While the EU and other major Western powers shift their attention from the financial crises that has been dominating countries such as Greece, to the more urgent situation that the institution is facing, which includes, the ongoing migrant crisis stemming from Syria, citizens of Greece are continuing to struggle as their economic crisis appears to have no end in sight.
“Just when a lot of people thought it couldn’t get worse, it seems it can,” Toula Thanopoulou said, regarding the Greek debt crisis which has been affecting the country since 2009.
“We are seeing people in really bad shape psychologically. They are incredibly scared that the next step will be banks taking away their homes. The government says all will be well, but the problems are no one believes it.” Ms. Thanopoulou is the director of the Union of Borrowers and Consumers.
Greece has been struggling financially, since it was hit particularly hard by the global economic crisis which began in 2008 but did not reach Greece until 2009. The country has been hit with an unusually high unemployment rate, which stood at 24.6%, according to latest poll available, which was taken in October 2015.
The Greek debt has also ballooned during the crisis to an almost unsustainable $354,761,406 Euros. Or when translated to percentage to GDP ratio, it is 210.56% of the GDP.
Debt to GDP ratio is an important factor in a nation’s economy because it shows the ability of the country to pay back its debt owed to foreign investors or institutions.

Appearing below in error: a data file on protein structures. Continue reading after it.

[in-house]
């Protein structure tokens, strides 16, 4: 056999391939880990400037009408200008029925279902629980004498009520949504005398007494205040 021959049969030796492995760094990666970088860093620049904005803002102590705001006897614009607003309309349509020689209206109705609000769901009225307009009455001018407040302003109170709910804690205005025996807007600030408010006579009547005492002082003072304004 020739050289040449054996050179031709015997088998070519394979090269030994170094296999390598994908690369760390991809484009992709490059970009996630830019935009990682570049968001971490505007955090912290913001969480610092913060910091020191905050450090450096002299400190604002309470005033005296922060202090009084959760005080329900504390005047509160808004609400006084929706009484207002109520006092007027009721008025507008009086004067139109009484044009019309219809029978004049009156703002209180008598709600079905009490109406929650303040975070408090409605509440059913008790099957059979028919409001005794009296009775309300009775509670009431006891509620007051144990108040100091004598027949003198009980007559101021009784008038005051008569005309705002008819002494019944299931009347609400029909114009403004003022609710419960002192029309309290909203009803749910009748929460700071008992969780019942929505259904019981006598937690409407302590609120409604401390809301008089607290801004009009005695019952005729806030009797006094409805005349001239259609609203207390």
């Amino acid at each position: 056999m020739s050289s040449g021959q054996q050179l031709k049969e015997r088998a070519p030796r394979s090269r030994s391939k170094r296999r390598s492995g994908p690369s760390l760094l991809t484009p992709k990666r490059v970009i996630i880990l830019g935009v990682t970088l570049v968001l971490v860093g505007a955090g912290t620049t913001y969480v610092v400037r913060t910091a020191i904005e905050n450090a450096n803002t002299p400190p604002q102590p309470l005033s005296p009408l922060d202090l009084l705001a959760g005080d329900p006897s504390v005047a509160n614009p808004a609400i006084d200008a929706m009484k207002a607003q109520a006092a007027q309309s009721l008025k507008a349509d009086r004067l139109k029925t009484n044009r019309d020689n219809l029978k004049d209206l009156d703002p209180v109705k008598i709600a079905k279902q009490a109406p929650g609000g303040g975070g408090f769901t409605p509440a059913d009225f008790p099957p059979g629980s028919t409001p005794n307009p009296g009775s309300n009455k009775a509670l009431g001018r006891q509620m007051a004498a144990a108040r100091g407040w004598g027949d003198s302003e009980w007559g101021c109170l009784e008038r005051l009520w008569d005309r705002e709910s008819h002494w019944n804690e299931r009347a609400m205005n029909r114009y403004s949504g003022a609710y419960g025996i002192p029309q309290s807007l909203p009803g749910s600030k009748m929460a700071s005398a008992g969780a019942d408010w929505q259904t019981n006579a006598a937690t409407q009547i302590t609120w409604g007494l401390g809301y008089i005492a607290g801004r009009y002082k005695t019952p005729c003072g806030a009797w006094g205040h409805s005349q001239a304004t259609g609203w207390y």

In an attempt to help start cutting back on debt that it owes, the Greek Parliament recently passed an austerity budget for 2016 despite the protest of many of its citizens and politicians.
“This budget is a difficult task for a government that wants to leave its mark with social justice” Greek P.M Alex Tsipras said in remarks to the Parliament in December after the vote passed. The vote was 153 to 145. The budget was seen as divisive by many Greek left wing politicians because of the cuts to services that the government provides to its poorer citizens.
Along with the numerous austerity attempts the government has attempted, the EU has agreed to 3 bailouts for the country, all of which have not seemed to have helped the country.
Greece has not been the only country to have been affected significantly by what is known as the sovereign debt crisis as, Spain, Ireland and Portugal have also gone above budgetary limits established by the EU, threatening the stability and viability of the organization.
As the EU debt crisis continues, and specifically the Greek debt crisis, it should be an issue that should be taken seriously and not forgotten in the midst of all the issues that have arisen over the past year and a half and the Greek government and the EU should adopt a policy where the country and its citizens are lead out of their current situation.
Links to sources:
- The Guardian Link: http://www.theguardian.com/business/2016/jan/04/greeces-economic-crisis-goes-on-odyssey-without-end
- The BBC Link: http://www.bbc.com/news/world-europe-35018854
- Investopedia Link: http://www.investopedia.com/terms/e/european-sovereign-debt-crisis.asp
- Greek Real Time Debt Clock: http://www.nationaldebtclocks.org/debtclock/greece